Golfing gods smile again on one of the greats
CADDIES' ROLE:Ernie Els rediscovered his old putting touch for one of the most remarkable comebacks, writes COLIN BYRNE
FORTY TWO isn’t exactly old these days but it is October for most professional golfers if you look at their career as a 12-month cycle. Ernie Els was looking like a giant of the game dwarfed by an indifferent short game in latter years. He changed caddies, management groups, residences and a lot of putters but nothing seemed to reignite the form that came so naturally to him in his hay-day.
Ernie was one of the big five in more ways than one. Given his large and athletic stature he always had a big presence. Still the same size, he didn’t appear to occupy as much space as he did half a decade ago when he used to win global events for fun.
I pulled up alongside him in the car park at the Scottish Open early on the morning of the first round two weeks ago. He was sitting in his car, his ever-present wife beside him in the passenger seat. They waited patiently as his caddie, Rickie Roberts – reinstated as porter for about the fifth time now – arranged his golf bag in the boot of the Range Rover. He didn’t really cut the figure of a force to be feared. The car was surrounded by puddles and pot-holes, not autograph hunters. He looked like someone making up the numbers at a golf tournament, not a real contender.
He didn’t arrive in Inverness airport in his private G-5 airplane but demoted himself to an easyJet standard seat without the much needed extra leg room.
Times, indeed, seemed to have changed for the big South African legend. The trouble was the flat stick. The hole had become smaller as the years progressed for the Big Easy. Of course he still hit the ball as sweetly as ever; how could you not with such a rhythmical and graceful swing combined with inexorable talent?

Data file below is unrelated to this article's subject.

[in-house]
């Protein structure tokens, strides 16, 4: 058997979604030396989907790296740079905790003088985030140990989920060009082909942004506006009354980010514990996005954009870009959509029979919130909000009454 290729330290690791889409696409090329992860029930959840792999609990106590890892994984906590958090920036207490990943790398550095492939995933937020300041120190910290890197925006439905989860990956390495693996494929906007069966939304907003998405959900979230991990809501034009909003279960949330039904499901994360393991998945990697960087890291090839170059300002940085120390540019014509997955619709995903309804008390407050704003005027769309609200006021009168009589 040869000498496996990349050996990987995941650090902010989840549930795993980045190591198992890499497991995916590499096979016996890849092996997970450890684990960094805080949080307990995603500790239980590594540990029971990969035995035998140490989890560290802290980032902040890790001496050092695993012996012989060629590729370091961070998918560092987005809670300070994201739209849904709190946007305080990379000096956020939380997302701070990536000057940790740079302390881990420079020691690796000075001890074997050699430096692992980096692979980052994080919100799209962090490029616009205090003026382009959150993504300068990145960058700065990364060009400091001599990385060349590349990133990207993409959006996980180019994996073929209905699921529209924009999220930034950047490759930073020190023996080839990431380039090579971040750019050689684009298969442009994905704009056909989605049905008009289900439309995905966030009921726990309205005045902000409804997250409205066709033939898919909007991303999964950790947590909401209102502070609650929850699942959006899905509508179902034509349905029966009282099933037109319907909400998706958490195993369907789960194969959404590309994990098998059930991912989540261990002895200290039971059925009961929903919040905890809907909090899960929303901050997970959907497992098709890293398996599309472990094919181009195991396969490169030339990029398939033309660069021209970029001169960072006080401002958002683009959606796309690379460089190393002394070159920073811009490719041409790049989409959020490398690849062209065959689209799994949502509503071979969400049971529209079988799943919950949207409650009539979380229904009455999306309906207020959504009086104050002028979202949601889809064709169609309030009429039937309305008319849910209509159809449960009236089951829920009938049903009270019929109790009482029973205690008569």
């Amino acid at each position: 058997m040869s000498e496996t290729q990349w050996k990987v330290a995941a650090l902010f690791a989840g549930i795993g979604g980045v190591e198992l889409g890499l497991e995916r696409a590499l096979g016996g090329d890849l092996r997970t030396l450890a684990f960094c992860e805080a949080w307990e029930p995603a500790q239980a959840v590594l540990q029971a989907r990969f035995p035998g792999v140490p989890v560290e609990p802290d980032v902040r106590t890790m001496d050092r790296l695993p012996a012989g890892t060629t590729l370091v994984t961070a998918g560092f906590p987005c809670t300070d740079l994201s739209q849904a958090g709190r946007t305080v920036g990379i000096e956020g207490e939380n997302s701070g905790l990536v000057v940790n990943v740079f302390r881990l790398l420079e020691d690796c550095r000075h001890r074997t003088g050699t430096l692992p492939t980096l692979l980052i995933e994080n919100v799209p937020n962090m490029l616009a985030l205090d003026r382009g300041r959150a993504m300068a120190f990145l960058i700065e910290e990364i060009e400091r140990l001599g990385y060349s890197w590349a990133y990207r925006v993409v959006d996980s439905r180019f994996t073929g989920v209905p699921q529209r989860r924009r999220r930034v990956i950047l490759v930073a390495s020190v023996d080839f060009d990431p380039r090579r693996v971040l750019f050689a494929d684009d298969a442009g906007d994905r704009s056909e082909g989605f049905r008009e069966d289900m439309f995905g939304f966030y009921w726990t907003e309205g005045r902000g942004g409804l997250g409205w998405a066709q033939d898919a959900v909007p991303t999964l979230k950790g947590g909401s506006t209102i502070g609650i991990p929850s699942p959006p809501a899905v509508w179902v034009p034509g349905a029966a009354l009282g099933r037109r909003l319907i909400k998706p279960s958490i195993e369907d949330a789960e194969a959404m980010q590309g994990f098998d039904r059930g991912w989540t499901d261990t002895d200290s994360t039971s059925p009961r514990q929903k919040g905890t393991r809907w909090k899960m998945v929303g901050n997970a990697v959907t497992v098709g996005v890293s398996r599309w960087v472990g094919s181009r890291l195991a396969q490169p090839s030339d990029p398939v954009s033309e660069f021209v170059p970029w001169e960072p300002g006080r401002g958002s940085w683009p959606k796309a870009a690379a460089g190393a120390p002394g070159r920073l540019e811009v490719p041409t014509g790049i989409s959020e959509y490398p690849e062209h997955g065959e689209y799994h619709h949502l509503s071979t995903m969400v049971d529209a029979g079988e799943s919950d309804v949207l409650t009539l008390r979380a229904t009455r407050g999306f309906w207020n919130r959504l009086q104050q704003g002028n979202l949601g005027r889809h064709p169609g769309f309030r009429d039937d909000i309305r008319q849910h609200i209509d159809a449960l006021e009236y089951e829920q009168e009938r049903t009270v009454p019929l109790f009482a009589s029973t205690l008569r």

But Ernie lost his rhythm with the putter. Like with all great putters it is almost impossible to take when you turn into an extremely average one. This is what makes you great, what sets you aside from the herd: you hole putts when it matters, you know it and the rest of the field knows it. Ernie Els was not missing anything makeable, especially when seemingly under immense pressure.
This mantra gradually reversed to Ernie ain’t making anything unless it’s well inside the putter-grip length, especially when under the cosh.
The reality of this for someone who probably never considered living life as anything other than a reliable putter, particularly when most golfer’s sphincters were twitching uncontrollably under perceived pressure, must be impossible to accept.
There are countless good ball strikers who have graced the fairways who rejoiced on the odd week they happened to putt well. That wasn’t E Els. He was royalty with the flat stick, he was the prince, if not the king; it was his birth right to hole putts at the crucial stage of a golf tournament.